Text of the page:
The Telegraph – January 11, 2016
The trouble with the atheist movement, of which I consider myself a part, is that sometimes it just looks far too much like religion.
To put it bluntly: it’s pale, stale and male.
Richard Dawkins, the late Christopher Hitchens, Sam Harris and Daniel Dennett, are often referred to as atheism’s ‘four horsemen’. All deeply interesting individuals – but also exactly the sort of faces that a patriarchal religion might appoint as its elders.
Recognising this, Somali author and activist Ayaan Hirsi Ali was added to the clique when Hitchens died (the fourth horse-woman).
But – maths alert – having twenty-five percent representation is not the same as equality and it still isn’t remotely surprising to find an atheist event with an all-male line-up.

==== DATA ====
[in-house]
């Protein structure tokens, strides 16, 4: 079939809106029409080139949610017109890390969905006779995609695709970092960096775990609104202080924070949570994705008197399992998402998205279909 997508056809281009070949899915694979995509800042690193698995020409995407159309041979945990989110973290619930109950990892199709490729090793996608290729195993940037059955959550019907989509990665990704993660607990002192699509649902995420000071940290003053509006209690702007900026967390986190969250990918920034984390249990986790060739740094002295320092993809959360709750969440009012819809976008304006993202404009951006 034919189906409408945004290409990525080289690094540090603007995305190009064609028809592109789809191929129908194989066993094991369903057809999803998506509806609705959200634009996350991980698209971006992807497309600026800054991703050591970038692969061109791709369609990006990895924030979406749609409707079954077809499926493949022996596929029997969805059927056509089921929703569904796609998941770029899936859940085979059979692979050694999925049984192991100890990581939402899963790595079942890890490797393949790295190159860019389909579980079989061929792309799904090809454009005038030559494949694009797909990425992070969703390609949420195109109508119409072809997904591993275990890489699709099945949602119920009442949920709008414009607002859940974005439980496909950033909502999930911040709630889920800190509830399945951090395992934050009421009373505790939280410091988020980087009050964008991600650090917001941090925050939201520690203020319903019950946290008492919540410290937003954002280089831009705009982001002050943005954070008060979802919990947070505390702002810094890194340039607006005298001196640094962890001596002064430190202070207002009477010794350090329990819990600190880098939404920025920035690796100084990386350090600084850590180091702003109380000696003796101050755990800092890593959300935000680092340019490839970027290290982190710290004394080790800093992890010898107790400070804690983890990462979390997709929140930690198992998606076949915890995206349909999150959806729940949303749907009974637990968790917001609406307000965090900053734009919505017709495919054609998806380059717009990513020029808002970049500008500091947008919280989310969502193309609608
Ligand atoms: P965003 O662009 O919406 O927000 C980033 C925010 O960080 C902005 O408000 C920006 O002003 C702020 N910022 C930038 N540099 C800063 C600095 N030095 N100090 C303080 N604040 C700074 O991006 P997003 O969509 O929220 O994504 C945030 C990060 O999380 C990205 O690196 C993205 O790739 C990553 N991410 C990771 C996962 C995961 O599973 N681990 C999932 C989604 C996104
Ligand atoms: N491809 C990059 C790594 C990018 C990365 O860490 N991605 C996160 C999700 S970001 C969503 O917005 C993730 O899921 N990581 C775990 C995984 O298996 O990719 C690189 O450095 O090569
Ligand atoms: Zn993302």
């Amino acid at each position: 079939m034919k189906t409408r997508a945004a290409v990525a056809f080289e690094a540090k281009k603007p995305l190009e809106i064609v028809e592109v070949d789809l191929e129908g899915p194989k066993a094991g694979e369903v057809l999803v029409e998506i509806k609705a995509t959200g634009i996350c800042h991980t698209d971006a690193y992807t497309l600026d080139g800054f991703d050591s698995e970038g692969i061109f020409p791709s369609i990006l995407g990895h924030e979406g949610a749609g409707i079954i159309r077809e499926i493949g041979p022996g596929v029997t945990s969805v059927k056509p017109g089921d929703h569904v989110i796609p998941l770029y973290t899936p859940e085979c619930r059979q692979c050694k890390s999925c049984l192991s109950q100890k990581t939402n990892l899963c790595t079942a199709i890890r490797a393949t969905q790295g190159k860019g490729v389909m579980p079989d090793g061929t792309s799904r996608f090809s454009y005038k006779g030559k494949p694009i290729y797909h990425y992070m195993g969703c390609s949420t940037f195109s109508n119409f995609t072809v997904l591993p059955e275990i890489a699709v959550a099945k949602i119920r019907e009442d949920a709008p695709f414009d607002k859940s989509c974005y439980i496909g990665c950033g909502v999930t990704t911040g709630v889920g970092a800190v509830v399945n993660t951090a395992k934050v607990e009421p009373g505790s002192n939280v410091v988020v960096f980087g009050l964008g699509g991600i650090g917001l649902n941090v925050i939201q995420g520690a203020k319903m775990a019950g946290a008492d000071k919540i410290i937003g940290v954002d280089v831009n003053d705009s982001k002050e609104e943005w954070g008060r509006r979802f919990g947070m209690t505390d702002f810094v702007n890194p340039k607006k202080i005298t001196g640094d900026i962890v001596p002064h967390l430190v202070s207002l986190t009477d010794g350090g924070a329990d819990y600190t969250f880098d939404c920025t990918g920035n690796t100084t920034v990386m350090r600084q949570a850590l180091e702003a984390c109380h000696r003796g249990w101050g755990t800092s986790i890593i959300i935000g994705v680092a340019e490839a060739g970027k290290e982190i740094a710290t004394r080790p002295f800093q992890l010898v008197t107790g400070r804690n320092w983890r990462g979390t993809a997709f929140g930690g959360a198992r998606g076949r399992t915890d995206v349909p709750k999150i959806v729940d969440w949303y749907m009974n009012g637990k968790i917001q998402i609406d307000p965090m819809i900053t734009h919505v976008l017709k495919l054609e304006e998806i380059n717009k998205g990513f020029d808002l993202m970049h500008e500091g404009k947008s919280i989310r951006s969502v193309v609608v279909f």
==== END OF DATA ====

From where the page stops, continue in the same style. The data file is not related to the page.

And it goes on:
Any public discussion around atheism tends to come from men, too. Comedians Ricky Gervais and Robin Ince have appeared in a stage show about it. And who can forget Stephen Fry’s hugely popular video on the subject from last year, in which he branded God “utterly evil”.
With a shortage of women at the table, the movement’s focus has tended to land on issues such as free speech and has often failed to engage with others like reproductive rights.
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